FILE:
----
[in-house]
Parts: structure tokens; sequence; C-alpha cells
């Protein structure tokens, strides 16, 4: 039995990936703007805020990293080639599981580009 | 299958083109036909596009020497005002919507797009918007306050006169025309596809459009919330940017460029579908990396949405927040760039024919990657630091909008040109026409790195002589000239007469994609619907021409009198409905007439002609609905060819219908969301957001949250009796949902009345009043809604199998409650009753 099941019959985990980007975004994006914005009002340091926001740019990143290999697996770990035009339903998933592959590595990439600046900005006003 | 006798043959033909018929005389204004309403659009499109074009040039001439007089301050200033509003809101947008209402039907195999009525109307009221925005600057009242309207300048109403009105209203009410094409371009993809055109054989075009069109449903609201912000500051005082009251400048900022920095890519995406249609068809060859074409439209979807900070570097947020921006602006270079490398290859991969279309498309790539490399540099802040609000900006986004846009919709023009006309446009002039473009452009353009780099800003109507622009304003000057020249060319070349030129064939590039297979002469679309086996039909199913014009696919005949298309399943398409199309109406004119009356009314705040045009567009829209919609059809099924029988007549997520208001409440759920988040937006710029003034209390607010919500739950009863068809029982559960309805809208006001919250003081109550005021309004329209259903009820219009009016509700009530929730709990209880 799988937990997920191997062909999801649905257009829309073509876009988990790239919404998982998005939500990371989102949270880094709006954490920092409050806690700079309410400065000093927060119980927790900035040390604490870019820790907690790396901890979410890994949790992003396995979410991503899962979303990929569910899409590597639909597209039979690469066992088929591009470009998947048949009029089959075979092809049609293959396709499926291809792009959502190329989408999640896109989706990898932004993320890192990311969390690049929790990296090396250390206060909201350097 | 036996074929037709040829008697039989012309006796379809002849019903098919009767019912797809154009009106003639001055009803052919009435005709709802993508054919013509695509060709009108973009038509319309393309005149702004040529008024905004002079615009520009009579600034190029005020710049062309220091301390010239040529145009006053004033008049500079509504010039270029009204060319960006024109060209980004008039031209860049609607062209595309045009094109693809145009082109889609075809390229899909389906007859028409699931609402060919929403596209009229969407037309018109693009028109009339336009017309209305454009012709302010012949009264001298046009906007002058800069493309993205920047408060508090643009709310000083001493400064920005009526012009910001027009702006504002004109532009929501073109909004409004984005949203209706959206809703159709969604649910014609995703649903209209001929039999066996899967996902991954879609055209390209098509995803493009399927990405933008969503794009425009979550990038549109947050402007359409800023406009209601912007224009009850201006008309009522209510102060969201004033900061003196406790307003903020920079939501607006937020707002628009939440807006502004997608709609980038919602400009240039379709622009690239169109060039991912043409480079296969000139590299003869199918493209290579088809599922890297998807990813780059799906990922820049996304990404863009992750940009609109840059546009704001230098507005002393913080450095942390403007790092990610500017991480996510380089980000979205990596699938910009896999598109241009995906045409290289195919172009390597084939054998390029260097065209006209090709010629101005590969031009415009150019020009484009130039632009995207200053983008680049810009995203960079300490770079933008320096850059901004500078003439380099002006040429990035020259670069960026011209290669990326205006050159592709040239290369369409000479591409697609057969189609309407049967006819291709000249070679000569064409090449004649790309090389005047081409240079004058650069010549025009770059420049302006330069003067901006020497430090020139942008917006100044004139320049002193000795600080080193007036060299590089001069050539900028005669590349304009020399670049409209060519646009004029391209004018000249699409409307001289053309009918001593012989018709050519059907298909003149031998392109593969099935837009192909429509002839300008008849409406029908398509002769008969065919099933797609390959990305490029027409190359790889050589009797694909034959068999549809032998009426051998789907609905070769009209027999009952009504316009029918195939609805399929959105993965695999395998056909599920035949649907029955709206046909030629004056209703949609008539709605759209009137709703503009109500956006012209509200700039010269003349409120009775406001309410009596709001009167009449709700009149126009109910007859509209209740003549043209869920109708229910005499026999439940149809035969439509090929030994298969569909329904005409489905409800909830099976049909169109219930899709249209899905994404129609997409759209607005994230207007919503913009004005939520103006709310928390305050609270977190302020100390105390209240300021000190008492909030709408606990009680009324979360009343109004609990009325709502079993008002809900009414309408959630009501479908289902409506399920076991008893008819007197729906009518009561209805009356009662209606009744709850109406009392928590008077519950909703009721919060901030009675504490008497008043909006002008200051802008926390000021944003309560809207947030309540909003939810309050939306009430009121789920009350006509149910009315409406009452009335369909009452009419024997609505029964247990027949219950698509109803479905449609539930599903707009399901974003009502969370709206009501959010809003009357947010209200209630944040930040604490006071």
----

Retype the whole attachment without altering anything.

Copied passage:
[in-house]
Parts: structure tokens; sequence; C-alpha cells
């Protein structure tokens, strides 16, 4: 039995990936703007805020990293080639599981580009 | 299958083109036909596009020497005002919507797009918007306050006169025309596809459009919330940017460029579908990396949405927040760039024919990657630091909008040109026409790195002589000239007469994609619907021409009198409905007439002609609905060819219908969301957001949250009796949902009345009043809604199998409650009753 099941019959985990980007975004994006914005009002340091926001740019990143290999697996770990035009339903998933592959590595990439600046900005006003 | 006798043959033909018929005389204004309403659009499109074009040039001439007089301050200033509003809101947008209402039907195999009525109307009221925005600057009242309207300048109403009105209203009410094409371009993809055109054989075009069109449903609201912000500051005082009251400048900022920095890519995406249609068809060859074409439209979807900070570097947020921006602006270079490398290859991969279309498309790539490399540099802040609000900006986004846009919709023009006309446009002039473009452009353009780099800003109507622009304003000057020249060319070349030129064939590039297979002469679309086996039909199913014009696919005949298309399943398409199309109406004119009356009314705040045009567009829209919609059809099924029988007549997520208001409440759920988040937006710029003034209390607010919500739950009863068809029982559960309805809208006001919250003081109550005021309004329209259903009820219009009016509700009530929730709990209880 799988937990997920191997062909999801649905257009829309073509876009988990790239919404998982998005939500990371989102949270880094709006954490920092409050806690700079309410400065000093927060119980927790900035040390604490870019820790907690790396901890979410890994949790992003396995979410991503899962979303990929569910899409590597639909597209039979690469066992088929591009470009998947048949009029089959075979092809049609293959396709499926291809792009959502190329989408999640896109989706990898932004993320890192990311969390690049929790990296090396250390206060909201350097 | 036996074929037709040829008697039989012309006796379809002849019903098919009767019912797809154009009106003639001055009803052919009435005709709802993508054919013509695509060709009108973009038509319309393309005149702004040529008024905004002079615009520009009579600034190029005020710049062309220091301390010239040529145009006053004033008049500079509504010039270029009204060319960006024109060209980004008039031209860049609607062209595309045009094109693809145009082109889609075809390229899909389906007859028409699931609402060919929403596209009229969407037309018109693009028109009339336009017309209305454009012709302010012949009264001298046009906007002058800069493309993205920047408060508090643009709310000083001493400064920005009526012009910001027009702006504002004109532009929501073109909004409004984005949203209706959206809703159709969604649910014609995703649903209209001929039999066996899967996902991954879609055209390209098509995803493009399927990405933008969503794009425009979550990038549109947050402007359409800023406009209601912007224009009850201006008309009522209510102060969201004033900061003196406790307003903020920079939501607006937020707002628009939440807006502004997608709609980038919602400009240039379709622009690239169109060039991912043409480079296969000139590299003869199918493209290579088809599922890297998807990813780059799906990922820049996304990404863009992750940009609109840059546009704001230098507005002393913080450095942390403007790092990610500017991480996510380089980000979205990596699938910009896999598109241009995906045409290289195919172009390597084939054998390029260097065209006209090709010629101005590969031009415009150019020009484009130039632009995207200053983008680049810009995203960079300490770079933008320096850059901004500078003439380099002006040429990035020259670069960026011209290669990326205006050159592709040239290369369409000479591409697609057969189609309407049967006819291709000249070679000569064409090449004649790309090389005047081409240079004058650069010549025009770059420049302006330069003067901006020497430090020139942008917006100044004139320049002193000795600080080193007036060299590089001069050539900028005669590349304009020399670049409209060519646009004029391209004018000249699409409307001289053309009918001593012989018709050519059907298909003149031998392109593969099935837009192909429509002839300008008849409406029908398509002769008969065919099933797609390959990305490029027409190359790889050589009797694909034959068999549809032998009426051998789907609905070769009209027999009952009504316009029918195939609805399929959105993965695999395998056909599920035949649907029955709206046909030629004056209703949609008539709605759209009137709703503009109500956006012209509200700039010269003349409120009775406001309410009596709001009167009449709700009149126009109910007859509209209740003549043209869920109708229910005499026999439940149809035969439509090929030994298969569909329904005409489905409800909830099976049909169109219930899709249209899905994404129609997409759209607005994230207007919503913009004005939520103006709310928390305050609270977190302020100390105390209240300021000190008492909030709408606990009680009324979360009343109004609990009325709502079993008002809900009414309408959630009501479908289902409506399920076991008893008819007197729906009518009561209805009356009662209606009744709850109406009392928590008077519950909703009721919060901030009675504490008497008043909006002008200051802008926390000021944003309560809207947030309540909003939810309050939306009430009121789920009350006509149910009315409406009452009335369909009452009419024997609505029964247990027949219950698509109803479905449609539930599903707009399901974003009502969370709206009501959010809003009357947010209200209630944040930040604490006071």